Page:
The craziest “undo” algorithm you’ve never heard of
The arrow of time may famously only point only one way, but the progress in computer science takes a weaving non-linear path through the thing we understand as time.
The current understanding of how "undo" works within computer programs is pretty fixed; all programs use "undo" and "redo" in the same way? But could "undo" and "redo" be more advanced?
To look for a more advanced version than we use today we have to look to an algorithm I first became aware of in 1989.
I presume the evolution of the "undo" function went something like this:
Users type things into a screen or generally do things. If they make a mistake: tough, "deal with it". Editors in the 1980s worked that way, as do most web applications today.
To help users overcome their mistakes, programs introduced the feature that you could "undo" the single last action you'd just taken. I certainly used "paint" programs on an 8-bit BBC micro in 1986 that had single-level undo, the most progressive web applications of our age such as gmail in 2016 offer this too.
But what if the undo itself was a mistake? The feature of a single "redo" function was introduced, to undo what you'd just undone.
What if you did two things and they were both mistakes? Infinite undo and redo was introduced, where you could undo as many steps as you want, and redo them all as well. This is where we are were with all modern desktop editors in the 90s and nearly no web applications in 2016 apart from Google Docs.
The last step in the evolution seems like it's perfect, like there's no way of accidentally losing data any more. But that's not entirely true. The authors of !Edit for RISC OS thought and over-thought things through to their logical conclusion, such as the English have a reputation for doing.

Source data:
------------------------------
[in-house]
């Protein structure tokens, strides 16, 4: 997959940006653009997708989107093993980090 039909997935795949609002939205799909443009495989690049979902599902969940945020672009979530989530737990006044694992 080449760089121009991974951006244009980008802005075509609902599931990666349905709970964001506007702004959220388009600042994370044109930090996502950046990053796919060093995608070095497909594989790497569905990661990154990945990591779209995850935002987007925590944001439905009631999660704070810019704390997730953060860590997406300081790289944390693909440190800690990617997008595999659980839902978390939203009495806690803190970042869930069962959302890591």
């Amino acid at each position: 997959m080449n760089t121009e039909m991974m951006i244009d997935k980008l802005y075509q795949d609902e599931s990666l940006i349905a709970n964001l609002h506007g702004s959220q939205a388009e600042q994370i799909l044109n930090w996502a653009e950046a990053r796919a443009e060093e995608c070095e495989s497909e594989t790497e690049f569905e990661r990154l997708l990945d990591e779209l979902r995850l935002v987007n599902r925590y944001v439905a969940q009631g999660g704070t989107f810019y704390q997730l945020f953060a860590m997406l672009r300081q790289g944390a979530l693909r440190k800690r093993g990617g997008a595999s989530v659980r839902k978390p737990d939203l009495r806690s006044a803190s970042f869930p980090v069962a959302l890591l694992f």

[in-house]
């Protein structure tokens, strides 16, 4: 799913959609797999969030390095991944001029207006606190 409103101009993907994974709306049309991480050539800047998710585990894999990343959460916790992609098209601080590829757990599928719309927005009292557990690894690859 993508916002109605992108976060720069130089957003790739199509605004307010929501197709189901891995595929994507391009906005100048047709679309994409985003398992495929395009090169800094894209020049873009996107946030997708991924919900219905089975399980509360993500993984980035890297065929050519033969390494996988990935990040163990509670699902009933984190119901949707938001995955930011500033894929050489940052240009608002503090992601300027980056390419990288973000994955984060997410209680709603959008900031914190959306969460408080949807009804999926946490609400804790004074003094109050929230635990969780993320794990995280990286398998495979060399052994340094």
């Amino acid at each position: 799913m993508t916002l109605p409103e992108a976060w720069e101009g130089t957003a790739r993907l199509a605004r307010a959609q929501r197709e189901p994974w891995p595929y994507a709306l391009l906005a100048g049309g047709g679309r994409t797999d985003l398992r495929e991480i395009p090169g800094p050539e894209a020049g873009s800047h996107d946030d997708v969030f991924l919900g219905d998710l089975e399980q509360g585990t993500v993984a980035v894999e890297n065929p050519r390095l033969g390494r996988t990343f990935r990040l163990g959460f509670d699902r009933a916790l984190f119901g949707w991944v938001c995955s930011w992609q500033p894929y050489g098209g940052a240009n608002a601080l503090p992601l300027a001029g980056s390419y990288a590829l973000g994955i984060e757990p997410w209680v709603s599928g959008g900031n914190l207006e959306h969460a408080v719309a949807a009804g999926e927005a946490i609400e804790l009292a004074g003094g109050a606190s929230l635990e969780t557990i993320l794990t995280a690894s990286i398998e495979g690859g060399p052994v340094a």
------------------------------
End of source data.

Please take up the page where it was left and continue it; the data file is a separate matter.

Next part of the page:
The problem is that if you do 10 actions, and undo 5 of them, all it takes is to press a single key, and now the editor thinks you've done 6 actions; the original 5 plus your new key-press. If you pressed the key as an accident (e.g. you were mashing up the keyboard hoping to hit the redo key, but missed) you have now no way of redoing the latter of your original 5 actions. They're gone forever.
In an idea which, like many an idea, seem great on the whiteboard where you can imagine all states in a nice diagram, but are catastrophes in real life where you can't, they had the idea that a collection of undo or redo operations was itself a single operation. If you'd done 10 things, undone 5, and pressed a key, you'd actually done 12 operations: the original 10, then the undo (of the 5) and then the key press. After the key-press, you could undo the key-press, and undo all the undos (one operation), then individually undo as many of the 10 as you liked, to get back to any previous state.
The madness was compounding though: if, after doing all that, you then pressed a key, you now had done 14 operations: the 12 from before, then the new undo (which included undoing the previous undo) plus your new key-press.
This was simultaneously a computer scientists fantasy and a user's absolute nightmare. To be both a computer scientist and a user, it was like being the caricature "split personality patient", able to experience both complete ecstasy at the complexity, and pure fear of the complexity, simultaneously.